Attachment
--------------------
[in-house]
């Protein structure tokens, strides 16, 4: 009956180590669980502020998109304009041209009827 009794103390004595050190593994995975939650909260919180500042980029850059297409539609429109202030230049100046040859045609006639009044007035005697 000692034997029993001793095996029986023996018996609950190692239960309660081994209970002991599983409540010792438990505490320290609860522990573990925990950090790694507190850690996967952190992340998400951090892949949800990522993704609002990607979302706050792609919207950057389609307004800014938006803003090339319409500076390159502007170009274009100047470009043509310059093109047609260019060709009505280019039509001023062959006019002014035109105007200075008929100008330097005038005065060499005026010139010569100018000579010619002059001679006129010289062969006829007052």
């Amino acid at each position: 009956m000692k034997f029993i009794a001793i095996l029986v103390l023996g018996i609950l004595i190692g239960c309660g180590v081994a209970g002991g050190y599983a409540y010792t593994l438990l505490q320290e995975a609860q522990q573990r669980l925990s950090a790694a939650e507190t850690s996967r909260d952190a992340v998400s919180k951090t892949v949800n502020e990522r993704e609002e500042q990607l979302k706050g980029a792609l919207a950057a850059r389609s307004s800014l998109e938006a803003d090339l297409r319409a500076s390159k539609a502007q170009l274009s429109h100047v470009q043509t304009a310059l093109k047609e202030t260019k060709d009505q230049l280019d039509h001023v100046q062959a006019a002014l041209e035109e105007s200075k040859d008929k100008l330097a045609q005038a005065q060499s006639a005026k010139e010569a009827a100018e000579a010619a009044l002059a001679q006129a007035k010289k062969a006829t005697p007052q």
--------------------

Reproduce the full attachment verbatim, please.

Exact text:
[in-house]
């Protein structure tokens, strides 16, 4: 009956180590669980502020998109304009041209009827 009794103390004595050190593994995975939650909260919180500042980029850059297409539609429109202030230049100046040859045609006639009044007035005697 000692034997029993001793095996029986023996018996609950190692239960309660081994209970002991599983409540010792438990505490320290609860522990573990925990950090790694507190850690996967952190992340998400951090892949949800990522993704609002990607979302706050792609919207950057389609307004800014938006803003090339319409500076390159502007170009274009100047470009043509310059093109047609260019060709009505280019039509001023062959006019002014035109105007200075008929100008330097005038005065060499005026010139010569100018000579010619002059001679006129010289062969006829007052």
């Amino acid at each position: 009956m000692k034997f029993i009794a001793i095996l029986v103390l023996g018996i609950l004595i190692g239960c309660g180590v081994a209970g002991g050190y599983a409540y010792t593994l438990l505490q320290e995975a609860q522990q573990r669980l925990s950090a790694a939650e507190t850690s996967r909260d952190a992340v998400s919180k951090t892949v949800n502020e990522r993704e609002e500042q990607l979302k706050g980029a792609l919207a950057a850059r389609s307004s800014l998109e938006a803003d090339l297409r319409a500076s390159k539609a502007q170009l274009s429109h100047v470009q043509t304009a310059l093109k047609e202030t260019k060709d009505q230049l280019d039509h001023v100046q062959a006019a002014l041209e035109e105007s200075k040859d008929k100008l330097a045609q005038a005065q060499s006639a005026k010139e010569a009827a100018e000579a010619a009044l002059a001679q006129a007035k010289k062969a006829t005697p007052q």